According to a new study, some neurons in the brain are encoded with mathematical calculations and act like the (+) or (-) sign on a calculator.
scientist discovered that certain neurons in the brain fire when people do math. The common belief that the right side of the brain controls emotion and creativity while the left side of the brain is responsible for analysis and computation is more than one challenge. The brain is one of the most complex and least understood elements of life.
The work to understand how the human brain works has accelerated with the intention of creating artificial human intelligence. The truth is, apart from how the brain works, code and machine learning are one universe. The human brain is also clearly underestimated. It goes to great lengths to do automatic tasks that keep people alive and other incredible tasks that people take for granted and never stop wondering how it does them.
Scientists at the University of Bonn say their study proves that certain neurons in the brain are encoded to solve mathematical equations. The study also found that different neurons are activated during different calculations. These neurons are activated like a (+) or (−) sign on a calculator. Furthermore, the study showed that it makes no difference whether the calculation is presented as a numerical equation or as a language problem. The addition or subtraction neurons light up like a Christmas tree every time.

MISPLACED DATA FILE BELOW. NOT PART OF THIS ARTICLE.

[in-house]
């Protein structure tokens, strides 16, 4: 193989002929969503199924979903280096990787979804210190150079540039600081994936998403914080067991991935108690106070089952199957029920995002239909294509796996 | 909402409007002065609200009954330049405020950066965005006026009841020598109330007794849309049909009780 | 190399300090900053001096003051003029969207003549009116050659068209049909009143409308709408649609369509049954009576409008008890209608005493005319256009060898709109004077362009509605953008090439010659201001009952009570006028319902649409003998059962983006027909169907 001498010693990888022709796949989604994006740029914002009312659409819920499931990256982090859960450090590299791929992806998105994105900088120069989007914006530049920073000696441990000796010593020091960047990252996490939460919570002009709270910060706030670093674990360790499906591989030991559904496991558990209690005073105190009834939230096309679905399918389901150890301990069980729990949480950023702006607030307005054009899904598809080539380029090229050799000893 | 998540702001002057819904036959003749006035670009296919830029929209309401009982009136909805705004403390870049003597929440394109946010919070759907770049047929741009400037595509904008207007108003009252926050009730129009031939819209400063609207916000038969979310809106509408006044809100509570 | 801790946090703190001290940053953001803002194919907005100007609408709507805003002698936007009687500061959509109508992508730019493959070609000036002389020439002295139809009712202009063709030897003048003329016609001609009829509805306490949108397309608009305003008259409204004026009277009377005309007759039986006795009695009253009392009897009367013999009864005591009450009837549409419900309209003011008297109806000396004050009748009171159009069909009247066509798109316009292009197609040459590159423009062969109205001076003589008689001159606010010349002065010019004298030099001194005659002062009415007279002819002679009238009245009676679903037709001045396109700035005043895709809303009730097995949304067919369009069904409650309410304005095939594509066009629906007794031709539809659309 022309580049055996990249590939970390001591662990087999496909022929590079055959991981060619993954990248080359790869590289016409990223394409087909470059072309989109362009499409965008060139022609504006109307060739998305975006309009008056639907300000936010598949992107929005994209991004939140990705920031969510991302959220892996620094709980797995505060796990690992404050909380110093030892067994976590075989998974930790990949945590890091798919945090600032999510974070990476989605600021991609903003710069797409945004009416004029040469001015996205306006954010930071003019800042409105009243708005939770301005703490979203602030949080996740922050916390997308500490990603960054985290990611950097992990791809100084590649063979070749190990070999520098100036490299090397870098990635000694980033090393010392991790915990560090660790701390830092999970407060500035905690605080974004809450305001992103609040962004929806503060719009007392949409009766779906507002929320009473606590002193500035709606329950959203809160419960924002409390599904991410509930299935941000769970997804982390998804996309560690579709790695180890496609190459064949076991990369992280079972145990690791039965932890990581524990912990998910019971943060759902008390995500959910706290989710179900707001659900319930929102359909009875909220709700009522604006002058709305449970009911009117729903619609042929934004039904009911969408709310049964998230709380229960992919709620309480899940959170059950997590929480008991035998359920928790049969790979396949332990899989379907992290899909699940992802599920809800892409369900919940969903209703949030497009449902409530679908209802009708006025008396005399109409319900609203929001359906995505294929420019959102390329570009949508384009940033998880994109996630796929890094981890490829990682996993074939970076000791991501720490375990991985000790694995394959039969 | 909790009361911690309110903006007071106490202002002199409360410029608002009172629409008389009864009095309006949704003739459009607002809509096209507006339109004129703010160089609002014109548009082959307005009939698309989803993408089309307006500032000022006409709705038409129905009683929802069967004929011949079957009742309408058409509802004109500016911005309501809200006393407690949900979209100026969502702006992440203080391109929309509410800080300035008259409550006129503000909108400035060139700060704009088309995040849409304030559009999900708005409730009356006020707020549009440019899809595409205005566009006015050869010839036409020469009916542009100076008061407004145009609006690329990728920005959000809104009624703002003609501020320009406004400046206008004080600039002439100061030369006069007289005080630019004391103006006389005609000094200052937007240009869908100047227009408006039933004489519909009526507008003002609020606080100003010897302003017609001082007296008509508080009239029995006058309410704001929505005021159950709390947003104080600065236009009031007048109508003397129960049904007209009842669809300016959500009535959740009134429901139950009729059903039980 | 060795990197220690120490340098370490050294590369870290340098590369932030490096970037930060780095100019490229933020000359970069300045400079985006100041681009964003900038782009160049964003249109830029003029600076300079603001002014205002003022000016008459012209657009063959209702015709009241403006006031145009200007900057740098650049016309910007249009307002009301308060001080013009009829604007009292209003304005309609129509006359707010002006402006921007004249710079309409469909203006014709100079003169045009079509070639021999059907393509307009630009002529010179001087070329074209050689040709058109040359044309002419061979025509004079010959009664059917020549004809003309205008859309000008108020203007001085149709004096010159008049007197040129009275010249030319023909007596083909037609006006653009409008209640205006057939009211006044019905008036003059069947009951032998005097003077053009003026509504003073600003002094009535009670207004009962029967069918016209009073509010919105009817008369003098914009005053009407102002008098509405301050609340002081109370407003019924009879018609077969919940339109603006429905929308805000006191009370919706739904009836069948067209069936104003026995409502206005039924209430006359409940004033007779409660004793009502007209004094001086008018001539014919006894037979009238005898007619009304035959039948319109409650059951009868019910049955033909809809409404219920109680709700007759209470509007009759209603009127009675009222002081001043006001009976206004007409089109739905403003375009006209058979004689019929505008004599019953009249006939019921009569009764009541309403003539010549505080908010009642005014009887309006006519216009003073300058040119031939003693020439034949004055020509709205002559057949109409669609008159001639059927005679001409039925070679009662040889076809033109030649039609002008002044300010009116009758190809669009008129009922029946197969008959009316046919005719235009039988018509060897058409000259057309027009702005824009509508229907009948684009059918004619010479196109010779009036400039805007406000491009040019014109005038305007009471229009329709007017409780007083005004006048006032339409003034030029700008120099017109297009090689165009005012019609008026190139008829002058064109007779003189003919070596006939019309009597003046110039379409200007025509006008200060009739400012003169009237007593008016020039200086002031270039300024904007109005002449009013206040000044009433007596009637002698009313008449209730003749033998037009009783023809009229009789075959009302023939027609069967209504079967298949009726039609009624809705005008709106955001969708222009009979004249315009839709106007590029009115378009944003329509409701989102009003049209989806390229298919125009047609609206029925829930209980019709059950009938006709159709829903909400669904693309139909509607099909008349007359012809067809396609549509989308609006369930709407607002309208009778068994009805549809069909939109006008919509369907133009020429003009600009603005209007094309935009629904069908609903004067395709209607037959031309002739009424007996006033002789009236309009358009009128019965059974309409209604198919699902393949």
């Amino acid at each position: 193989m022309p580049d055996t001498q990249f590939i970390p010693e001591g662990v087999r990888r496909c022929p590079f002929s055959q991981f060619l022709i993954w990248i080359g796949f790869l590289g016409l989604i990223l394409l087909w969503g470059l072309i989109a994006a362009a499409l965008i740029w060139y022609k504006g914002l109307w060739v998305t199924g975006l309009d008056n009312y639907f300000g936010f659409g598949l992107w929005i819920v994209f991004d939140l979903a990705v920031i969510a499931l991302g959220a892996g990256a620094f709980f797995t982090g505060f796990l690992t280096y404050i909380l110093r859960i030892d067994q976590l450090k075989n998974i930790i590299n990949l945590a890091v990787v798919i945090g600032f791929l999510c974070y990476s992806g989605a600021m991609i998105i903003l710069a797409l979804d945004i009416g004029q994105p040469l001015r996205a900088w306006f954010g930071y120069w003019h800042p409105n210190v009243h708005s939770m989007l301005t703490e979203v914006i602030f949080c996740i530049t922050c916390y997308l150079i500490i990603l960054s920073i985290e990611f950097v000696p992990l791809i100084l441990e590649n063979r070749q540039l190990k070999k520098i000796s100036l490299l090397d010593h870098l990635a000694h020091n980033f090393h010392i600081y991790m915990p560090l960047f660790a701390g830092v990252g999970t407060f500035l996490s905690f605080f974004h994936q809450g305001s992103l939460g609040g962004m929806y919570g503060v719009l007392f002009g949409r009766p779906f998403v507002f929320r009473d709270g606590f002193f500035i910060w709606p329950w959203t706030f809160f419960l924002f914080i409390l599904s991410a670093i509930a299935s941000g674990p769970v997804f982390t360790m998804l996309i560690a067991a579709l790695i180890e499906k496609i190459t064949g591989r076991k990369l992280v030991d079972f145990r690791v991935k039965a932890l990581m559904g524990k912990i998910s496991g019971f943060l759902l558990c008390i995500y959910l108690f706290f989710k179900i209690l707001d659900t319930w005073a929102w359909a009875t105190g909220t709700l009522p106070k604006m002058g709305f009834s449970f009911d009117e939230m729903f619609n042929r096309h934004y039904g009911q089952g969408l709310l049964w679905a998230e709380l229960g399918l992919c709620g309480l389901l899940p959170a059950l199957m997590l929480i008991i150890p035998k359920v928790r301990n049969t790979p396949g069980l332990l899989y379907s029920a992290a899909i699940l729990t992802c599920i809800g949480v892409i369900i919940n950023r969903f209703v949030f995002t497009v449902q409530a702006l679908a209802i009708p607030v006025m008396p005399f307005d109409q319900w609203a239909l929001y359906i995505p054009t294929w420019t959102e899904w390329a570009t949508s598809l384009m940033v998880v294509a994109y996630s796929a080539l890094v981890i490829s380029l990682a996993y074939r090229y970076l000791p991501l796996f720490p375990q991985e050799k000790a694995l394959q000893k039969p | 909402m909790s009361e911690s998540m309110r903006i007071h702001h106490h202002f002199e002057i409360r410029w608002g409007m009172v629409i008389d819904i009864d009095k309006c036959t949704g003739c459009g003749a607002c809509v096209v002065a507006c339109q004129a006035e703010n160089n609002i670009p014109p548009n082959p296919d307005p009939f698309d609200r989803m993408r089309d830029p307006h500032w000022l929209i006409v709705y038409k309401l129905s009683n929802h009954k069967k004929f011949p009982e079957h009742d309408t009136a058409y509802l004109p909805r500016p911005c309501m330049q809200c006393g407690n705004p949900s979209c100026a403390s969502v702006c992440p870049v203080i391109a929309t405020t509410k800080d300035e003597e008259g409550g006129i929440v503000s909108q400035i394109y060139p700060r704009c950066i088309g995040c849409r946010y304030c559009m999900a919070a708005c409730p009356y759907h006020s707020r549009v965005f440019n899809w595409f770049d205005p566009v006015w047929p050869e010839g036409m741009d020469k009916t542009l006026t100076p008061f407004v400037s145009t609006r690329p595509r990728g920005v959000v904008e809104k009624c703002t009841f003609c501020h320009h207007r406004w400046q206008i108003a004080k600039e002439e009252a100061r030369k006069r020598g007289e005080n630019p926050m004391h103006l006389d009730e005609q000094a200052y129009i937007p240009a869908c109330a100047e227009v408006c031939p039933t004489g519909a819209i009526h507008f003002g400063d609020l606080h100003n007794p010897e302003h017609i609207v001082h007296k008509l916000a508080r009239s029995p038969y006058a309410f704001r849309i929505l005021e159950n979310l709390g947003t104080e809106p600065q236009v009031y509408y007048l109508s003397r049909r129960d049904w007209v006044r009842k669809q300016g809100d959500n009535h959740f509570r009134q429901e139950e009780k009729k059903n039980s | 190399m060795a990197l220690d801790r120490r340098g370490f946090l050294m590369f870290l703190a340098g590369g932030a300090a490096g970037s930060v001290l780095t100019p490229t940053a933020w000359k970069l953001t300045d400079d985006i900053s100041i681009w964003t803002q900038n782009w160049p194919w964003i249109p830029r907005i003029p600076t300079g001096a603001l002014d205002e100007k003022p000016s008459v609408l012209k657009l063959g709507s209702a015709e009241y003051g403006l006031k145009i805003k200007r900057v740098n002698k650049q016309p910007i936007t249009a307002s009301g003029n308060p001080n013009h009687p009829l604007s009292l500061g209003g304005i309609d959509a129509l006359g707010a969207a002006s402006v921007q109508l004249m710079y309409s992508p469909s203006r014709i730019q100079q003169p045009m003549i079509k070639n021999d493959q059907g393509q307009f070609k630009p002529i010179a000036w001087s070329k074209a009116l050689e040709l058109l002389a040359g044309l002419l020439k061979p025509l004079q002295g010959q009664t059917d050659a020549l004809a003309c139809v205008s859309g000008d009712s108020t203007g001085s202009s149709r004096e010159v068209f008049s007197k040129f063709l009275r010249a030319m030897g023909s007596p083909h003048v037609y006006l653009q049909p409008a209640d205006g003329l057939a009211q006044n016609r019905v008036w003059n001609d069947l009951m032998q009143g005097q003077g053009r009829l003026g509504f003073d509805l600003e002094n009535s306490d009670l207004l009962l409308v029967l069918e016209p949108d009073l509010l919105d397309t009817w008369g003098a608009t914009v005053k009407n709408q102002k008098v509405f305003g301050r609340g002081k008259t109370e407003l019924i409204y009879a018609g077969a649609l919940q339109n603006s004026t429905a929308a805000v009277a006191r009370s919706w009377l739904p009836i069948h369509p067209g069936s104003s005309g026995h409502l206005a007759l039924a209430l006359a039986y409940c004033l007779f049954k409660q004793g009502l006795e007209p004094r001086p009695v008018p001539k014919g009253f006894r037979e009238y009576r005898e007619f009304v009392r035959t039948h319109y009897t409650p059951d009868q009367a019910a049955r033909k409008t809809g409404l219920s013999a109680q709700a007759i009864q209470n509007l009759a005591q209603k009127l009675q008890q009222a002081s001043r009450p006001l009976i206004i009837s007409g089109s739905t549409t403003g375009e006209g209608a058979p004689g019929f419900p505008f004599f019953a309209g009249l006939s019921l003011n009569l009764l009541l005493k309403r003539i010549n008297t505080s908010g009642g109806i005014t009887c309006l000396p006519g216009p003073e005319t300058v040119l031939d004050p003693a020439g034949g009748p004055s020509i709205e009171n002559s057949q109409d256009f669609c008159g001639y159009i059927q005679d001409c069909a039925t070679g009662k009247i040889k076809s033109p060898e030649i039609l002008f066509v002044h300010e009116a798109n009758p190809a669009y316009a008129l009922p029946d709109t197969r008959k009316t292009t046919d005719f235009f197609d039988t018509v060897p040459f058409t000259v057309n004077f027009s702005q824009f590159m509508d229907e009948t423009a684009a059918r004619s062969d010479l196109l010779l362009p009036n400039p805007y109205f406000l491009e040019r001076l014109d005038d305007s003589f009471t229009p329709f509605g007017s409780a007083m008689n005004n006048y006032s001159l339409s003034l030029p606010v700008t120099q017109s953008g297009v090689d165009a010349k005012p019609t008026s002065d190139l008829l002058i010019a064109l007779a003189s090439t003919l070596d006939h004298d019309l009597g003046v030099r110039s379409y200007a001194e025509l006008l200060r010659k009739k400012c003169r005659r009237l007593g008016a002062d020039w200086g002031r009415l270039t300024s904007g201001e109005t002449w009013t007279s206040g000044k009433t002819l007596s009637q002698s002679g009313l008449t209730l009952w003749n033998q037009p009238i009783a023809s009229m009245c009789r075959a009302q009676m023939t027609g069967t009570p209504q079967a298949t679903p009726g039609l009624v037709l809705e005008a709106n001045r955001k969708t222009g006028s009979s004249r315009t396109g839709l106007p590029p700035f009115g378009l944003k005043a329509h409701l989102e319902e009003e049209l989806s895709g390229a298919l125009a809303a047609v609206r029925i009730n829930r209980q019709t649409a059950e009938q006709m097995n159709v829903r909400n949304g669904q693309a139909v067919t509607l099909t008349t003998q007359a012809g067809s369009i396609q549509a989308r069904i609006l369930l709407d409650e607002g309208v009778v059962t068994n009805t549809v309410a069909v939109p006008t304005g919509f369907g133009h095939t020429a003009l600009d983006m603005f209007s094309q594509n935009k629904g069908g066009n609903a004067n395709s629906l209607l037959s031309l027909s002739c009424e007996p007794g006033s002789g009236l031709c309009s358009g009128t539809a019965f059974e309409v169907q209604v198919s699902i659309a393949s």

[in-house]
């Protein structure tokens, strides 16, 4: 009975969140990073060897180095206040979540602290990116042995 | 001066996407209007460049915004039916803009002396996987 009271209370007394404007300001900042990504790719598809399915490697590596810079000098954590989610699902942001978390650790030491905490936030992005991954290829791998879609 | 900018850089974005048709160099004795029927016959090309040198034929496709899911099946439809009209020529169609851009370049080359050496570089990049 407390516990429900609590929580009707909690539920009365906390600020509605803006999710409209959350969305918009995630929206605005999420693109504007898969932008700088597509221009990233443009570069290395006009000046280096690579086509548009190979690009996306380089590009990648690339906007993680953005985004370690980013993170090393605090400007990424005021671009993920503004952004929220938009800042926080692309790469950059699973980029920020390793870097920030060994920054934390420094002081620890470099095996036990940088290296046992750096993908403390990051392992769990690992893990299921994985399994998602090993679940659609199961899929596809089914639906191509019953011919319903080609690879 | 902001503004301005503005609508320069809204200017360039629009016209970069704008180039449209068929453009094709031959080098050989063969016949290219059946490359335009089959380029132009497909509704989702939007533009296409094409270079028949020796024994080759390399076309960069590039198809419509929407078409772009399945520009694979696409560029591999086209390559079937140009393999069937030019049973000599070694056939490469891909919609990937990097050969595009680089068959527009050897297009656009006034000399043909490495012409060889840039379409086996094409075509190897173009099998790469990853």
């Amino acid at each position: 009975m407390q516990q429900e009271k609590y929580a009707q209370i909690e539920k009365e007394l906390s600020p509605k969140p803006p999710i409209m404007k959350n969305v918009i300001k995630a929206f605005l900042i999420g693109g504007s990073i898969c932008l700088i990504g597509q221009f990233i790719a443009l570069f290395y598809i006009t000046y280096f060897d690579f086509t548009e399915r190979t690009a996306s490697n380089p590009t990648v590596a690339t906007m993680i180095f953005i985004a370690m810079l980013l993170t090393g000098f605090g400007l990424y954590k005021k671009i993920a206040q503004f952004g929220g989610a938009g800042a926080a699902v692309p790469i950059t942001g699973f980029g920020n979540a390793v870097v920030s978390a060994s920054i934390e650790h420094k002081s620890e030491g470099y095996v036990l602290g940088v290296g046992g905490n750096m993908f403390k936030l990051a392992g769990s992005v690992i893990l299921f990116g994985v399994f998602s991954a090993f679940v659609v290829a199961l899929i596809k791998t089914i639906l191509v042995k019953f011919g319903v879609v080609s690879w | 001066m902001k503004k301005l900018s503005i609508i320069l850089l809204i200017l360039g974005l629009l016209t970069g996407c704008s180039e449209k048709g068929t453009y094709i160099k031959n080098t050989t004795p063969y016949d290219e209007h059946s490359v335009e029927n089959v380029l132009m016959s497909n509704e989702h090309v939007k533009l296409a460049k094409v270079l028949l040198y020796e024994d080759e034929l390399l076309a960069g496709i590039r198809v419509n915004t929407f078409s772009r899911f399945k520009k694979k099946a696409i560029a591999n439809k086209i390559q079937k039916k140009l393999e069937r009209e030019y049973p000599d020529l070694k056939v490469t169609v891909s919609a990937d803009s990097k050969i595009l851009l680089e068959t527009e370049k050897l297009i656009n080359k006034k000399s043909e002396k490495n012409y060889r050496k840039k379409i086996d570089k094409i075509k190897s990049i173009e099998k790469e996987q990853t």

The mysterious complex simplicity of the brain
In the Department of Epileptology at the University Hospital in Bonn, patients with epilepsy are implanted with several electrodes in their brains using special surgical procedures. The electrodes are used to determine where the epileptic spasm is originating. This allows for better understanding, reduces seizures, and develops better drugs and treatments. Five women and four men from this program participated in the mathematical study.
The study showed that the brain’s temporal lobe and parahippocampal cortex are closely related to mathematical calculations. Mathematical calculations require visualization, memory, language skills, imagination, abstract thinking and sleep functions, all very complex tools connected to these regions of the brain. To the scientists’ surprise, the patients activated different neurons when subtracting than when adding.
The scientists concluded that the neuron cells encode the mathematical operation and instruction and send the electrical signal that triggers the action. Just by looking at which region of the brain lit up, the team was able to predict with great accuracy whether the patient was adding or subtracting. After all, although it may seem relatively simple, adding and subtracting is not quantum mechanics, says Professor Andreas Nieder of the University of Tübingen that it “hardly anything” Study how this works in humans. That fact alone says as much about how little scientist know how the human brain works.
Next: Scientists may just have figured out what REM sleep is good for
Source: Current Biology/Cell
90 Day Fiancé: What happened to Caleb and Alina after their painful breakup